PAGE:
How is Beowulf typical of an epic hero?Yes, I'm trying to reflect on the characteristics of an epic hero and how Beowulf is typical of an epic hero. I'm also trying to consider other...
How is Beowulf typical of an epic hero?
Yes, I'm trying to reflect on the characteristics of an epic hero and how Beowulf is typical of an epic hero. I'm also trying to consider other characters that are in the poem such as Hrothgar, Wiglaf, and Beowulf's men. I'm not really understanding the ways they live up to or fail to live up to the image of a epic hero.
Concerning his being an epic hero, Beowulf, from Beowulf, is larger than life, fierce in combat, loyal, honorable, and wants to be remembered for his great deeds, and will be, according to the narrative.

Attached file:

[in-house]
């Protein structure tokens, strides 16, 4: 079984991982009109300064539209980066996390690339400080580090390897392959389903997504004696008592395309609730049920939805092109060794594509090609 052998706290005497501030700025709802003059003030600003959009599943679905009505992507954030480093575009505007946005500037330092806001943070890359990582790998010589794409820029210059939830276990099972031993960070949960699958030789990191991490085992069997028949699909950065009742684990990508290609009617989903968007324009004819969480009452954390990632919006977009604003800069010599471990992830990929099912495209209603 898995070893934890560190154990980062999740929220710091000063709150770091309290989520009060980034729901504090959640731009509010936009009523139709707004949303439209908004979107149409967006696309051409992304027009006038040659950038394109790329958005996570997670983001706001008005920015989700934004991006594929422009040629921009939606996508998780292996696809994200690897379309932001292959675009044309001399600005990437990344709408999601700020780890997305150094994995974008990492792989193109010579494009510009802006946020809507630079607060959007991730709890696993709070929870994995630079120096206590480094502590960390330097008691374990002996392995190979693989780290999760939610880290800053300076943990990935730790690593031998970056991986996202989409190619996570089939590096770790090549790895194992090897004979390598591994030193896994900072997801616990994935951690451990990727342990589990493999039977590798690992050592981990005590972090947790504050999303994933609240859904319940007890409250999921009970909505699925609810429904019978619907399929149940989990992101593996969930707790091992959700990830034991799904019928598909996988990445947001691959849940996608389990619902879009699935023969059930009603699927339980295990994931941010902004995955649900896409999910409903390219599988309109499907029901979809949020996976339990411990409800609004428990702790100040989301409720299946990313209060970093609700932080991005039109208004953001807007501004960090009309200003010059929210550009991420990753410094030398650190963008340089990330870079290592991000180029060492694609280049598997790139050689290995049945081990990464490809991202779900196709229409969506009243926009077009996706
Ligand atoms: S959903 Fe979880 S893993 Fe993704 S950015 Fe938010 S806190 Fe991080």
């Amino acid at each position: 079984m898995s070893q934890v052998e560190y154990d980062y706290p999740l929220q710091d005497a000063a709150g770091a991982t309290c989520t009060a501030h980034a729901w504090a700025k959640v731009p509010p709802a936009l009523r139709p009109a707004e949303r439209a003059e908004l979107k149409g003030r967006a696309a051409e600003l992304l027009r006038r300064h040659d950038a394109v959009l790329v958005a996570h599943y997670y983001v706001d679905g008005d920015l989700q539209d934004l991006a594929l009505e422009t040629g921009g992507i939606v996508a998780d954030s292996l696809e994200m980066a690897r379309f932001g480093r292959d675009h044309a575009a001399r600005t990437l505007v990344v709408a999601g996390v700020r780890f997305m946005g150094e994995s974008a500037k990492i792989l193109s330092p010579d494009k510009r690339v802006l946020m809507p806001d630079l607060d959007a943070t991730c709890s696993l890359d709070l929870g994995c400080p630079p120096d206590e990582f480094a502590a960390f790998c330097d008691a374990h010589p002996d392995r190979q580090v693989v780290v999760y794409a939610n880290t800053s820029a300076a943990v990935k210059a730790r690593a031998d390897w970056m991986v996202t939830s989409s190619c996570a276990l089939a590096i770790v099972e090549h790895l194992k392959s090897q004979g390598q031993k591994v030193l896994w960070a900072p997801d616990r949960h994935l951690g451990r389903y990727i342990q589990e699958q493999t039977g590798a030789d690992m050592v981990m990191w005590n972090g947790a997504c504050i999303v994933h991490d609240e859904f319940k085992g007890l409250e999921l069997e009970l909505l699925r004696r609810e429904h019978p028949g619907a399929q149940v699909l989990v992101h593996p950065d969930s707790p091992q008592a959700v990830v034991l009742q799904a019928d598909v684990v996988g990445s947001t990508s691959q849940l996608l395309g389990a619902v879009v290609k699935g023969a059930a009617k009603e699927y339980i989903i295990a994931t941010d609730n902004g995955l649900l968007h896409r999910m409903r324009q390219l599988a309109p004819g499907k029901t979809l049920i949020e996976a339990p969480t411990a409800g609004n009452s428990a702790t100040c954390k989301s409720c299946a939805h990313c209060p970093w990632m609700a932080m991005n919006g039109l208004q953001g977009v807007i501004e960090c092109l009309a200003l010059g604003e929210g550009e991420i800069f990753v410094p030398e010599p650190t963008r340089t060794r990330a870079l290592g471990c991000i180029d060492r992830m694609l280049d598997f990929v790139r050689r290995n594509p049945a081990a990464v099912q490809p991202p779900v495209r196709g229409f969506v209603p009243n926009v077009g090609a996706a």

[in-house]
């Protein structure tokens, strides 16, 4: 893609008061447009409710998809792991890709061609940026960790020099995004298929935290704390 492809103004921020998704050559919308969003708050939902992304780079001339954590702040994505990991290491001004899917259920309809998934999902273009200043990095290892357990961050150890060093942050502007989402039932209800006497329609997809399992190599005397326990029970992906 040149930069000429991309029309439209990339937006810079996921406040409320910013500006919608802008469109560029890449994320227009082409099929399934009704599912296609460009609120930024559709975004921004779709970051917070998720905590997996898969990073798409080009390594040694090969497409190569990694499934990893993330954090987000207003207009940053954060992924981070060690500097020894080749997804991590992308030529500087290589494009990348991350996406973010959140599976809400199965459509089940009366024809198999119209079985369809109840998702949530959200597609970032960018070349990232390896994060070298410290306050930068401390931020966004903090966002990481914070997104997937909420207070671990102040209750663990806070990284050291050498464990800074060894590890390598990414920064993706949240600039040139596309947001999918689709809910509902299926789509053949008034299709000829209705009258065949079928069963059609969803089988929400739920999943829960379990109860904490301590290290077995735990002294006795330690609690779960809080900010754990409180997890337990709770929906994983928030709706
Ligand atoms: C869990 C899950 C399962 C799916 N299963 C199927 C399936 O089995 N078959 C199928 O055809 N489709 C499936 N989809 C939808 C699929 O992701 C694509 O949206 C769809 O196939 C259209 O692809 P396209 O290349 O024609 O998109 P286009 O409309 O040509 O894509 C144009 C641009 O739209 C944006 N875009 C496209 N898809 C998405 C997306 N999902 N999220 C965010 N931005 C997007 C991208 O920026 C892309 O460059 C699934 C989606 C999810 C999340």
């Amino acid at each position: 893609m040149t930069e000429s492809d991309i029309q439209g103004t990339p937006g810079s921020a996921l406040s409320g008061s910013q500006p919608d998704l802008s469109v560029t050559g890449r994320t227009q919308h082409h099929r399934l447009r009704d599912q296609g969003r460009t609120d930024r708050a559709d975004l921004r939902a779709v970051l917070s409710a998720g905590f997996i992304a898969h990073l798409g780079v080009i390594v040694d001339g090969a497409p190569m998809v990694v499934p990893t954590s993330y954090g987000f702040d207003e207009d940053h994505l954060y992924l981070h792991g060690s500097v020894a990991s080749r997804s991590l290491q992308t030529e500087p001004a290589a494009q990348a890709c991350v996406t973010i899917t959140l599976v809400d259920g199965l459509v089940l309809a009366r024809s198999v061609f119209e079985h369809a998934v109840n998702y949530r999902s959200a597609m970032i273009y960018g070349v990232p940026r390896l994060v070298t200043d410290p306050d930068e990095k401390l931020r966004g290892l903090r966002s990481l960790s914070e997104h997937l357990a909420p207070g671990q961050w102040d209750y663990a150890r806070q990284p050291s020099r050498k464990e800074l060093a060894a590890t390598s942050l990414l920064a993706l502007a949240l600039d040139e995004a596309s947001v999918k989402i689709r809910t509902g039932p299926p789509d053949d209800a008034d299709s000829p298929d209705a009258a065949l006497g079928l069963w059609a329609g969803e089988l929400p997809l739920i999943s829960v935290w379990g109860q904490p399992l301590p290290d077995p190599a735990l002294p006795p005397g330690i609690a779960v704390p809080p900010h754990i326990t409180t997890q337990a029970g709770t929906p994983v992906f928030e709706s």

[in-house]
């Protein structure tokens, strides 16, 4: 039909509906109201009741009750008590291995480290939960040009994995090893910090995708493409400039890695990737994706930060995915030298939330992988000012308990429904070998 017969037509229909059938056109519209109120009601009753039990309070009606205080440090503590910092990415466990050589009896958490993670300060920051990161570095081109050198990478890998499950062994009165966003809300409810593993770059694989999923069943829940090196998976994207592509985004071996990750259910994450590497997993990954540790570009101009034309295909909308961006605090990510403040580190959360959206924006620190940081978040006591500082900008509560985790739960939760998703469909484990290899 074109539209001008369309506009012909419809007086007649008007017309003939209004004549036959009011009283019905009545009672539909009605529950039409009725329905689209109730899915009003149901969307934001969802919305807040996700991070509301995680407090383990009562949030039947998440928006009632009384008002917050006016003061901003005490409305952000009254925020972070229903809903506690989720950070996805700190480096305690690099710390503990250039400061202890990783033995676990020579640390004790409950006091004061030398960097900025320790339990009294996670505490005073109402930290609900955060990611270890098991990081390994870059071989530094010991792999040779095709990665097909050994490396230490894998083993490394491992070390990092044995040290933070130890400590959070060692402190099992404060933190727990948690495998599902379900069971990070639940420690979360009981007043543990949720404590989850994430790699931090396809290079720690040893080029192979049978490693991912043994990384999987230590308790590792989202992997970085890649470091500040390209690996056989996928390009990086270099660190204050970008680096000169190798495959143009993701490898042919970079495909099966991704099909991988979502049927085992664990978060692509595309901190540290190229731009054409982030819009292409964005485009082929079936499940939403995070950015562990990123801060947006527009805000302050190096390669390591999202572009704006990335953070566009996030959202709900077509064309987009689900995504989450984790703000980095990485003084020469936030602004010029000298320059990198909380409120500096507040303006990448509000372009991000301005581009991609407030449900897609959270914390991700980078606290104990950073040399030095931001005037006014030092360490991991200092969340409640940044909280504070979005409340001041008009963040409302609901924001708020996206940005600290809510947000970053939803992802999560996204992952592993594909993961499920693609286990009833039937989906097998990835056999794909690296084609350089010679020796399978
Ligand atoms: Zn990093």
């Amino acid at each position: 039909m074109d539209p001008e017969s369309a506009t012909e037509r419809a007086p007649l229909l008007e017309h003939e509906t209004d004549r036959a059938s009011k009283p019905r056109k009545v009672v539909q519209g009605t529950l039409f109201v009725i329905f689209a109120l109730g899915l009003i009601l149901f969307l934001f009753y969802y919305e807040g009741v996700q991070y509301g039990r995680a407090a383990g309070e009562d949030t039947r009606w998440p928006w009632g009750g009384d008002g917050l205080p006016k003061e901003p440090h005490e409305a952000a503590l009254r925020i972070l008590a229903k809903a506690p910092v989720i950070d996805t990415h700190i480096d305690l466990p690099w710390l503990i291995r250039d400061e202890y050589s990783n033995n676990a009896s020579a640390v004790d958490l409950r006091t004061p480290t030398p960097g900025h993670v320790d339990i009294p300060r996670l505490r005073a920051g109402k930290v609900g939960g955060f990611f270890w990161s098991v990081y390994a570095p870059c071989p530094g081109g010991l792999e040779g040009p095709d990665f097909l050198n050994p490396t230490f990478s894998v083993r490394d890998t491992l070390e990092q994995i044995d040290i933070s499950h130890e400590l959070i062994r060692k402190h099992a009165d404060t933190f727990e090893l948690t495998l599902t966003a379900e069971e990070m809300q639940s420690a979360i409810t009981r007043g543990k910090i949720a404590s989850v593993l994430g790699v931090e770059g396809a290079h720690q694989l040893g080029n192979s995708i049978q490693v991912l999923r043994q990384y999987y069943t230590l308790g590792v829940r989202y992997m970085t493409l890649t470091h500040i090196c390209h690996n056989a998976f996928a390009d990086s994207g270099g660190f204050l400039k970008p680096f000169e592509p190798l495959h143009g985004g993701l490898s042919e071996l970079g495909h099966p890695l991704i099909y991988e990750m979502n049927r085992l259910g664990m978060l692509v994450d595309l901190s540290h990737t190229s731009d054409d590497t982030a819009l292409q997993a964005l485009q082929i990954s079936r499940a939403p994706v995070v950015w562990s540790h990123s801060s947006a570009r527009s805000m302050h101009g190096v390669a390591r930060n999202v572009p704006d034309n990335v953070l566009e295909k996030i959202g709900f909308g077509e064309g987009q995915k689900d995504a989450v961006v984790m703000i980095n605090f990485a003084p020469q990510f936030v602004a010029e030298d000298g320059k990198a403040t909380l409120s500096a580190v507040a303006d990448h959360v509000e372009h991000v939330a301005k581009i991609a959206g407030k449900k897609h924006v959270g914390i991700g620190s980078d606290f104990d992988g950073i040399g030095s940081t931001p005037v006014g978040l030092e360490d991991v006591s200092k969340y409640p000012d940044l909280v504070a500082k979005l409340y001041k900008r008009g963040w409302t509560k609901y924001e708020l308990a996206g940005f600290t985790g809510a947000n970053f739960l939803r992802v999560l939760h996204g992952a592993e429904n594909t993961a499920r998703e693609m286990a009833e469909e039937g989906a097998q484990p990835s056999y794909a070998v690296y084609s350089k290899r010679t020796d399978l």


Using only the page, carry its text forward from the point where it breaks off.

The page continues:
Beowulf is a great warrior, undefeated in battle. For the sake of glory, he travels to a foreign land to rid it of a monster. He goes into Grendel's mother's lair and defeats her, and he is the only man willing to fight the dragon.
The poem is Beowulf's poem. As such, he is the only epic hero in it. If there were an equal, he would not be seen as so special. Hrothgar and his men suffer defeat at the hands of Grendel for 11 years going on twelve. They are not epic heroes.
Beowulf's men don't do anything to disqualify themselves from being epic heroes--except for the one that get's eaten. But they are not detailed enough to be epic heroes, either. The poem just doesn't spend enough time focusing on them. They don't do the deeds Beowulf does.
Besides, no one else in the play can speechify as well as Beowulf. And that, too, seems to be required of most epic heroes.